As reported by Uzonwanne in ‘’Economic Diversification in Nigeria in the Face of Dwindling Oil Revenue’’, the positive relationship between economic growth in Nigeria and diversification of other sectors, when there was proper management of human resources, huge investment and concentration on agriculture recorded a vibrant and healthy economy in Nigeria.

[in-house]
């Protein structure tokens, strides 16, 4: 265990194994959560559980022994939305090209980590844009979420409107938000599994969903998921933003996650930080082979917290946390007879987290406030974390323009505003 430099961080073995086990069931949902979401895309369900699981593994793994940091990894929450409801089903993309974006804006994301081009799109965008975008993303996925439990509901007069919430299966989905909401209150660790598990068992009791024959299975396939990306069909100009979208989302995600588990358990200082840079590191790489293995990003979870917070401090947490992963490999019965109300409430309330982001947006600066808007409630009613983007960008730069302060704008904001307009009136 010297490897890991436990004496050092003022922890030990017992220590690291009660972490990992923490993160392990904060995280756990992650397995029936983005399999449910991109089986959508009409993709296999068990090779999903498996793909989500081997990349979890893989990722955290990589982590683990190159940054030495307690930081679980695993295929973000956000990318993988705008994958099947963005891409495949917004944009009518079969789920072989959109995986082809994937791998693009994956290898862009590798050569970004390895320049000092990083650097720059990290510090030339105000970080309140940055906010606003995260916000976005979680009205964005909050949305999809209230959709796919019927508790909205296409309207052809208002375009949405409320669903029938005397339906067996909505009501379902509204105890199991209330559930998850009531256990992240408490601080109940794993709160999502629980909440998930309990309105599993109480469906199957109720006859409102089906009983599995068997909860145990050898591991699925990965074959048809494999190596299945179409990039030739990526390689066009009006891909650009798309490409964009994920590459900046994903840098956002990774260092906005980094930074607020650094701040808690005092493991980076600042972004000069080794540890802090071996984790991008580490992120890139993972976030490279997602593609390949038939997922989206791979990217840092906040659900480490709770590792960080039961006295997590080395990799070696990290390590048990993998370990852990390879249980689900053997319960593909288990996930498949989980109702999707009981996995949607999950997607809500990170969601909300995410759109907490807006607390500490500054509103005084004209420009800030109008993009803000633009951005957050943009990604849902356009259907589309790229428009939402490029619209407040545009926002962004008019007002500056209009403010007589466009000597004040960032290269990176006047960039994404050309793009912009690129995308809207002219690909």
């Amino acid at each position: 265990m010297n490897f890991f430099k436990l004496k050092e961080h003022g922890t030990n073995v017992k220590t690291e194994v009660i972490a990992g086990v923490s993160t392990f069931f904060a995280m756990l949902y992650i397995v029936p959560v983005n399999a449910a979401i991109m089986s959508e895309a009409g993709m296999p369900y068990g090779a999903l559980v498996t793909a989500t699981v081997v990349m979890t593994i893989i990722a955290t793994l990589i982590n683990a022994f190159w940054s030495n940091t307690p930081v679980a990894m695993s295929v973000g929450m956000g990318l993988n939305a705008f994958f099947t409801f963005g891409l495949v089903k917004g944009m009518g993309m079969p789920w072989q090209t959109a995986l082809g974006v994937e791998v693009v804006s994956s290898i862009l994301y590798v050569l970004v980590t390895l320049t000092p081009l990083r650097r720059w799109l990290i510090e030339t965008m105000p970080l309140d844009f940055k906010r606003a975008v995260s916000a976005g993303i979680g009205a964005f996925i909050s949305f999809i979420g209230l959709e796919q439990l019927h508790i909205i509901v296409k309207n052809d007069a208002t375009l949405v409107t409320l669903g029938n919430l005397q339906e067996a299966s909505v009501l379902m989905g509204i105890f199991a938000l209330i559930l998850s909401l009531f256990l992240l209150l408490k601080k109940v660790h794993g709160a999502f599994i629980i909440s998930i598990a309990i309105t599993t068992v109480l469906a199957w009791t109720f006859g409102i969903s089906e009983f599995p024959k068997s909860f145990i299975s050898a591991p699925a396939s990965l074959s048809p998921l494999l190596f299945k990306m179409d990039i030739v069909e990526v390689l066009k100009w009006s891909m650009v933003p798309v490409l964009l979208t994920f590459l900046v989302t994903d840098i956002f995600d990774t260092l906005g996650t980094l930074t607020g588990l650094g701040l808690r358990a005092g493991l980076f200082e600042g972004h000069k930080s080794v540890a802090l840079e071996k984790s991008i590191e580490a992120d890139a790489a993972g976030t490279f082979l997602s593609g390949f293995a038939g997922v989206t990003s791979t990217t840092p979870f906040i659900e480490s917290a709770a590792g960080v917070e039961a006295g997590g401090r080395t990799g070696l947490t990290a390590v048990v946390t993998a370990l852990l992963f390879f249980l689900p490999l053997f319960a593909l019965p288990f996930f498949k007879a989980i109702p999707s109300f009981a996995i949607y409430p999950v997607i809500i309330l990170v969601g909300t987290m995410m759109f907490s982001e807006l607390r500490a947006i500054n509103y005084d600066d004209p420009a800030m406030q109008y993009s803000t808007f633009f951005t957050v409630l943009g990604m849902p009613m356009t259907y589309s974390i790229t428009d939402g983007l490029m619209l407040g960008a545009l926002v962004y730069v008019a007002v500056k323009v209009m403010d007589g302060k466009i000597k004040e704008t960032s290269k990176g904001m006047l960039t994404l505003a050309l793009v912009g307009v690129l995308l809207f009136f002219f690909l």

It is estimated that Nigeria has a population of about 13.9 million cattle, and the larger proportion of these animals’ population is however concentrated in the northern region of the country, specifically about 90 per cent of the country’s cattle population (Adebowale, 2012). The concentration of Nigeria’s livestock based in the northern region is most likely to have been influenced by the ecological condition of the region, which is characterised by low rainfall duration, lighter sandy soils and a longer dry season. This is predicated by the fact that drier tropics or semi-arid regions are more favourable to the ruminants. Although no breed of cattle is peculiar to the southern humid region of Nigeria, the available cattle in the region are due to the settlement of the Hausa/Fulani pastoralists, who constitute the main cattle rearers in the region.